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Groundbreaking Government Report Says Chemicals Cause Cancer


In an alarming report released last week, the President’s Cancer Panel confirmed what many public health activists have been saying for years: Toxic chemicals in the air, water and in our food are literally killing us.

The advisory panel, which is affiliated with the National Institutes of Health, says that Americans are facing “grievous harm” from unregulated toxic chemicals in the environment.

About 1.5 million Americans were diagnosed with cancer and 562,000 died of the disease in 2009 alone. According to the report, “the incidence of some cancers, including some most common among children, is increasing for unexplained reasons,” and exposure to chemical toxins may be to blame.

The 240-page report admonishes the U.S. government for taking a reactionary, rather than precautionary, approach to dealing with chemical threats, and calls for a new national strategy focused on minimizing the negative impact of such chemicals on human health. Under the current regulatory system, the government does not act until there is proof that a chemical is harmful, which means that Americans are exposed to many chemicals whose safety hasn’t yet been definitively established.

The report’s authors said in a letter to President Obama prefacing the report:

“With nearly 80,000 chemicals on the market in the United States, many of which are used by millions of Americans in their daily lives and are un- or understudied and largely unregulated, exposure to potential environmental carcinogens is widespread. One such ubiquitous chemical, bisphenol A (BPA), is still found in many consumer products and remains unregulated in the United States, despite the growing link between BPA and several diseases, including various cancers.”

Many public health activists see the publication of this government report as a breakthrough for the environmental and organic movements in the U.S. They consider huge step in the right direction — one which will hopefully lead to a more precautionary approach to regulation of chemical use by the food, pharmaceutical and other industries. However, the report has drawn criticism from some who say that it portrays the risk of environmental hazards in an alarmist fashion. The American Cancer Society released an online reaction which criticized the report for being “unbalanced” and potentially even doing a disservice to the public by diverting attention from modifiable lifestyle risk factors, like smoking and obesity.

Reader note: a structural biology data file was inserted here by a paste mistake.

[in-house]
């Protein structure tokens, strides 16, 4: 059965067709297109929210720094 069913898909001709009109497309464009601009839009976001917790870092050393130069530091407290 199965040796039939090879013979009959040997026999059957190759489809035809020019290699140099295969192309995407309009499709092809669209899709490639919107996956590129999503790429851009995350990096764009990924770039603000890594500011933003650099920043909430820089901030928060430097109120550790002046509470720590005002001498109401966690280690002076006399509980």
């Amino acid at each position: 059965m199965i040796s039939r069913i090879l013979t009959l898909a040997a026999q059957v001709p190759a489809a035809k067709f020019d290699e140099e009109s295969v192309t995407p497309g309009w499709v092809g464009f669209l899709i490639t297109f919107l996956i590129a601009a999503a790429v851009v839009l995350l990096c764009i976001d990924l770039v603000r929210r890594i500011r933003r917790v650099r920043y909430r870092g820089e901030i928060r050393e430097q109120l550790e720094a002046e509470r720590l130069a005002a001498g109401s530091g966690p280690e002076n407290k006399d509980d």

The panel says that while more research is needed to determine the long-term effects of exposure to toxic chemicals, they firmly believe that the “true burden of environmentally induced cancer has been grossly underestimated.” And, they strongly urge individuals to take precautionary measures to minimize exposure to toxins while we wait for more research to be done and new policy enacted.

Here is some of the advice the report offers:

  • Buy organic produce, or produce grown without pesticides or chemical fertilizers, when possible.
  • Buy antibiotic and hormone-free meats, and avoid processed, charred and well-done meats.
  • Store water and food in containers that are free of BPA and phthalates, and don’t microwave food in plastic containers.
  • Filter your drinking water.
  • Avoid using products that contain potentially hazardous chemicals in your home. (You can look up the potential hazards of such items in the Household Products Database.)
  • If you are exposed to chemicals while you are on the job, remove your shoes when you enter your home, and wash your work clothes separately from other laundry.
  • Check the radon levels in your home. (Radon is a natural source of radiation which has been linked to cancer.)

Sources include:

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35 responses to “Groundbreaking Government Report Says Chemicals Cause Cancer”

  1. Lynn says:

    Wow I can't believe that this report has drawn so much criticism. Seems like a no-brainer to me.

    I read just the other day that California has approved a chemical called methyl iodide, which is known to cause cancer, for use as a pesticide on strawberries. This is disturbing news… You always read that berries are one of the foods that you should always buy organic, and this news sure makes that seem like really good advice.

    Here's a link to the article I read:…

    • casieLee says:

      Wow, thanks Lynn! I just posted this to the Stop Aging Now facebook wall because that is certainly something to share with our readers. With California being a state to usually lead others in a direction of more sustainable food and environmentally friendly practices, it's a shame that methyl iodide would get approved.

    • BethF says:

      So disturbing!

      I do try to buy organic, but sometimes it's just not always possible.